The Struggles of Storytelling
It has been just over three months since I came back from Tanzania, hard to believe! I’ve FINALLY started posting pictures on Facebook to share with friends and family who haven’t seen them yet, so they can gain some insight, apart from the few stories I have told, into my experience. As people often say, a picture can speak a thousand words.
But here’s where I’m having some trouble conveying this experience. It should come to no surprise to some that I love telling stories, whether it be through the written word or verbally. I love sharing stories with people, telling stories, just being able to connect with people through something such as storytelling, where you are able to weave strands of different events and people and instances and moments and things you have seen, witnessed, experienced, all together and form this beautiful story that rolls off the tip of your tongue. I am lucky enough to have had the opportunity to travel to many places around the world and once I’ve returned, I’ve eagerly shared my stories with friends. As a child, you could find my head buried in a book, enthralled by the story at hand and being taken on an incredible journey.
For me, storytelling played a huge role in my ability to connect with other people while I was in Tanzania. Unlike here, where things are fast and we’re very much on the go, go, go, moving through life like the speed of sound, as if we do not have enough time and are at times, very comfortable with being on our own, time moves ever so slowly in Tanzania and, from my past experience in Cape Town, in Africa generally, sometimes too slow (leading sometimes to impatience or frustration especially when trying to get things done haha), things are laidback and community, friendships and connecting with people is a very important part of life in Tanzania. Due to the fact that many people cannot afford simple entertainment that we oftentimes I think take for granted, such as movies, Tanzanian and I think generally African people, in a sense, find their own entertainment through getting together with one another, being together, and engaging in conversation.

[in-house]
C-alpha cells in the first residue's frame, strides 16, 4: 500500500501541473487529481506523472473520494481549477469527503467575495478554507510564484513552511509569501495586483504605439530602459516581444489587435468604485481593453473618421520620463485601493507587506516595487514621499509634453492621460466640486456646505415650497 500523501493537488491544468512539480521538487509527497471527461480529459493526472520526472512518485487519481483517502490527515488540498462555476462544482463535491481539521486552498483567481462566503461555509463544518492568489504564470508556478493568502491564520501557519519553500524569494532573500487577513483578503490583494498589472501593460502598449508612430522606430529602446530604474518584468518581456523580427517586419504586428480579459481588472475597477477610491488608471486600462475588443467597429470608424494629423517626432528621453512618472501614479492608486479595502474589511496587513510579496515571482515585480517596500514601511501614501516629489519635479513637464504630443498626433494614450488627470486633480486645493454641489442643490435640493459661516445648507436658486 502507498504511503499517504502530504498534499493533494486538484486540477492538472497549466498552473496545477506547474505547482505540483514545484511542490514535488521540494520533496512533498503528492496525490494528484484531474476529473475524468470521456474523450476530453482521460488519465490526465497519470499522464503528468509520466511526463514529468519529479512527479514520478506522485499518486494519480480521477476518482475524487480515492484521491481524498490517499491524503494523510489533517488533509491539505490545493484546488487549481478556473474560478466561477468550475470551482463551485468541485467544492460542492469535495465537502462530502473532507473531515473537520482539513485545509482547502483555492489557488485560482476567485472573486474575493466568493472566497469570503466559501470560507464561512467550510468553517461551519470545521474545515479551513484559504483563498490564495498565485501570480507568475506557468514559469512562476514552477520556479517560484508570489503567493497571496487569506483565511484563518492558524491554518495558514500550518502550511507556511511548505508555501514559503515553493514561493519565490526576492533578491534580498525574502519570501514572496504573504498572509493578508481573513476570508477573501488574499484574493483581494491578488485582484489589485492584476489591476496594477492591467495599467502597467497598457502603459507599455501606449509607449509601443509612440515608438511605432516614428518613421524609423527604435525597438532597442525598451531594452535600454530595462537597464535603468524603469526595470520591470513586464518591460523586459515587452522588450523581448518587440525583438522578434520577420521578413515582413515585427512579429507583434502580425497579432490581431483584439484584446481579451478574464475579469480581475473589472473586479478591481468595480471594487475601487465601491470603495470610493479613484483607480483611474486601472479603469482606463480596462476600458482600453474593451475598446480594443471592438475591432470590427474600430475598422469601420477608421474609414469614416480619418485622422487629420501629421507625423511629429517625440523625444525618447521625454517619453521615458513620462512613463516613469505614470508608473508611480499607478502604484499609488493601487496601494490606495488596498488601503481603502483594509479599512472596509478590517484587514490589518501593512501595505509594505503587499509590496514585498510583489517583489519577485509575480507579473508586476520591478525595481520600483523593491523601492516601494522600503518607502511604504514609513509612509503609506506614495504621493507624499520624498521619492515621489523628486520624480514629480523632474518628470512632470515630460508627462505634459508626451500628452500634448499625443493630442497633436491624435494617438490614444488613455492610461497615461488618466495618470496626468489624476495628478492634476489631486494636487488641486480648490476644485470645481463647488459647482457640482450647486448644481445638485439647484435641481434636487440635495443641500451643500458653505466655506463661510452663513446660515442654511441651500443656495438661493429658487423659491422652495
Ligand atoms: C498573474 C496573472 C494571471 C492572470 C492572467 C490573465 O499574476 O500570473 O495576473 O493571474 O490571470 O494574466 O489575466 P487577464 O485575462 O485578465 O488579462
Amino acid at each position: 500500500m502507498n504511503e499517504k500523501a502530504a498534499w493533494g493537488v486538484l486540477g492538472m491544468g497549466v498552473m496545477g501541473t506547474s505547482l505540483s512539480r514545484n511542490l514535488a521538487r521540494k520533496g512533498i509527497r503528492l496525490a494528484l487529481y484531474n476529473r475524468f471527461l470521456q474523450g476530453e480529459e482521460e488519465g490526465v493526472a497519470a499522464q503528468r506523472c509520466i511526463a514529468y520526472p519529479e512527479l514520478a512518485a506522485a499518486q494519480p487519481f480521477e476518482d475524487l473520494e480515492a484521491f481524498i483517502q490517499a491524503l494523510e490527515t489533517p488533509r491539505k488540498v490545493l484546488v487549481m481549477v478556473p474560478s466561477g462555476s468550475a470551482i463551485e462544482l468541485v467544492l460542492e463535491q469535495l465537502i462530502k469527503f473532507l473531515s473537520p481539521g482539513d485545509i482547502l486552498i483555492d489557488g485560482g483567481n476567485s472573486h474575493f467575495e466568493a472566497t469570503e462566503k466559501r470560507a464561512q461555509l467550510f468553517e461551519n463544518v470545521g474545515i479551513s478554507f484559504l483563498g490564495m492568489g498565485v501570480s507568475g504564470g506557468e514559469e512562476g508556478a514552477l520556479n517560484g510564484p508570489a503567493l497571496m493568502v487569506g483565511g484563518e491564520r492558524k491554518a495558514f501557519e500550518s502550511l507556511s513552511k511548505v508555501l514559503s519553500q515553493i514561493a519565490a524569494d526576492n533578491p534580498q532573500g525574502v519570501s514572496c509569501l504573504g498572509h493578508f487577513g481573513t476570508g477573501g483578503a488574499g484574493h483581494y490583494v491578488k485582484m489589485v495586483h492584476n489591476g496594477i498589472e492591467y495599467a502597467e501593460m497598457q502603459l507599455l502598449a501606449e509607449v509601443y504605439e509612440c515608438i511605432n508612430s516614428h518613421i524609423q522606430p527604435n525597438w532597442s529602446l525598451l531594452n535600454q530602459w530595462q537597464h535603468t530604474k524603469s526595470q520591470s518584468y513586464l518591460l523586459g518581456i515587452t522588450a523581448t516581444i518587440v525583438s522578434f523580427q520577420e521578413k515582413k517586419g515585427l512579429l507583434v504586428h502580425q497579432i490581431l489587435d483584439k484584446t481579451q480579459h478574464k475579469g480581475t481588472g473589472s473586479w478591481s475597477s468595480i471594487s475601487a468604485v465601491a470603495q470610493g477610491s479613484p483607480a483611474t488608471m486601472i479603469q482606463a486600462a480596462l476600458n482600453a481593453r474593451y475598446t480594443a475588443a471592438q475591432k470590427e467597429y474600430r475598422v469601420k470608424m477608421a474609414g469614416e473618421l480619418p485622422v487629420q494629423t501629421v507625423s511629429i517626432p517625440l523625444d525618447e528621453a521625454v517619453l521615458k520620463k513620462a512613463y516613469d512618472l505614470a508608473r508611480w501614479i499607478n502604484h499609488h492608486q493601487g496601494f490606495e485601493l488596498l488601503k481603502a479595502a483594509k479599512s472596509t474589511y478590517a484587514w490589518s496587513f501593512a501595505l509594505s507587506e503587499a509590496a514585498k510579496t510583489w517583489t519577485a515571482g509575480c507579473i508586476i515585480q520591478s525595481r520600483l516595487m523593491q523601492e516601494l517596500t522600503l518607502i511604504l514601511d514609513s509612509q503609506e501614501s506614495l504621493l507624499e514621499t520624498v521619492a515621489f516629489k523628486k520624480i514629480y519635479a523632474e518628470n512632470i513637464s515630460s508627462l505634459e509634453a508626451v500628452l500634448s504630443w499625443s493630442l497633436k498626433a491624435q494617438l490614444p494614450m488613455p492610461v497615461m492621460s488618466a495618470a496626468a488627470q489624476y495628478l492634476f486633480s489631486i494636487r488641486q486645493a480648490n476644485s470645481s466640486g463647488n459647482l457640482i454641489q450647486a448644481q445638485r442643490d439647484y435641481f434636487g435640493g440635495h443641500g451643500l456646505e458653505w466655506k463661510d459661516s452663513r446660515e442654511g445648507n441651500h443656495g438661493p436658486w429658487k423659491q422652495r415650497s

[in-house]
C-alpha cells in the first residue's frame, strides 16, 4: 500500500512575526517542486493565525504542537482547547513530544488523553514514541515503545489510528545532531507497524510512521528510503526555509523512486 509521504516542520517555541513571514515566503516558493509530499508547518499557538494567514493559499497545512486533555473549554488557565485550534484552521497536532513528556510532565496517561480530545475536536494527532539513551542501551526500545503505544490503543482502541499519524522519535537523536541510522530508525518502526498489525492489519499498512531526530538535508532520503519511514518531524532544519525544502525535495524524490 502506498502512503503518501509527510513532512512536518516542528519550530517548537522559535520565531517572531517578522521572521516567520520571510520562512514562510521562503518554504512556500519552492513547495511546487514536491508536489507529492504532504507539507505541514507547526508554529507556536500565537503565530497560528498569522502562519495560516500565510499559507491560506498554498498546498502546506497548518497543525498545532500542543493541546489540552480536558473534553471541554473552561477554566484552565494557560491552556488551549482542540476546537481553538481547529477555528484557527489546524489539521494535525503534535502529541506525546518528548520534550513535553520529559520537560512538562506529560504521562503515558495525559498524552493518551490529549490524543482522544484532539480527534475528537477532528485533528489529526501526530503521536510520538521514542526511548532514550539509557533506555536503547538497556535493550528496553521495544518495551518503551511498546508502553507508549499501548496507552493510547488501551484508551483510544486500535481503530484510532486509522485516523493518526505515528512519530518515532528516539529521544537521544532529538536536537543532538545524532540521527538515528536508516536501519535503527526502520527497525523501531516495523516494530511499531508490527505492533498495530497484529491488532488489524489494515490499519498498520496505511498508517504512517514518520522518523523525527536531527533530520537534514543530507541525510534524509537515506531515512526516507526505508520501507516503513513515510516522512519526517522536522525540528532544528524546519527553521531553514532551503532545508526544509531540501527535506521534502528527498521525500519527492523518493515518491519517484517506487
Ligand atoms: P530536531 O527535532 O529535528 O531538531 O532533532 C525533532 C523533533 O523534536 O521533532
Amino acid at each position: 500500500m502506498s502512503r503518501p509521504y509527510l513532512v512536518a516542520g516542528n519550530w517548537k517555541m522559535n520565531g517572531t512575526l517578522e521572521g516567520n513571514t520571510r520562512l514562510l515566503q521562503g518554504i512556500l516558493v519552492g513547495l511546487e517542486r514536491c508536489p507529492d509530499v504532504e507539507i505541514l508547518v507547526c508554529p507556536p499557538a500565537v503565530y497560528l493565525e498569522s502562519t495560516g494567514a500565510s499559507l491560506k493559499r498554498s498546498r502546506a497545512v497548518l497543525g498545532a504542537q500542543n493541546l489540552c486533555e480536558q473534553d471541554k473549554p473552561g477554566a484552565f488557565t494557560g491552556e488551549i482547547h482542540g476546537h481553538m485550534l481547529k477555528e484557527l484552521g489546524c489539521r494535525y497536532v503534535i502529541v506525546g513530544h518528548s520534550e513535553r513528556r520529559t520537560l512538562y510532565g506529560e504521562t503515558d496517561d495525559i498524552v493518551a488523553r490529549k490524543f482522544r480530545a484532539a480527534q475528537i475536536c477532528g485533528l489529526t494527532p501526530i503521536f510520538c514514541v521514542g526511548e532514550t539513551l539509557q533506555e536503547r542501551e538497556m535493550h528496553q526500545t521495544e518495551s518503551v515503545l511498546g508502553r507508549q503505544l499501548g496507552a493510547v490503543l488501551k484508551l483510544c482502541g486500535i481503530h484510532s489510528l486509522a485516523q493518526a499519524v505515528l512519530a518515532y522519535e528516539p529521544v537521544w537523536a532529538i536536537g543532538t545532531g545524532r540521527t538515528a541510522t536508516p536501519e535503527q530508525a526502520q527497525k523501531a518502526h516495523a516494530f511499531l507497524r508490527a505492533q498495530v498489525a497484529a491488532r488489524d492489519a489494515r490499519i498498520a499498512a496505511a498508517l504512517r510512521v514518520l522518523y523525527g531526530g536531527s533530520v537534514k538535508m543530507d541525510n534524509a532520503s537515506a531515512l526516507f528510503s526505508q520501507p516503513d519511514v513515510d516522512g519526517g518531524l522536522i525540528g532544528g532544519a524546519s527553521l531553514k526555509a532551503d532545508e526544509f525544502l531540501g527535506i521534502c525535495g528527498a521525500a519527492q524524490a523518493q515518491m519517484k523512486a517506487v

I am not saying that it’s not that way here, I just think that more and more, while we engage with others, while we are connected, we are also very much disconnected due to technology. Connected yet disconnected. Together yet apart. We have this need to be connected with the world, to know what is going on every minute, every second (Facebook and Twitter are perfect examples of this), yet this leads us to becoming disconnected with those around us. Ask yourself this: when was the last time you called someone on the phone instead of texting or messaging them?? There are many benefits to connecting this way, I am not discounting that, but I think in some ways, our physical connection with people is growing weaker and weaker.
Sidenote: I have always had an appreciation of relationships, whether it be friendships or romantic relationships, as well as the concept of family which I’d spoken about in one of my previous entries. Family can defy all traditional definitions of family. Your friends are your family, your coworkers, whoever you choose to be your family and those who are there for you, will be.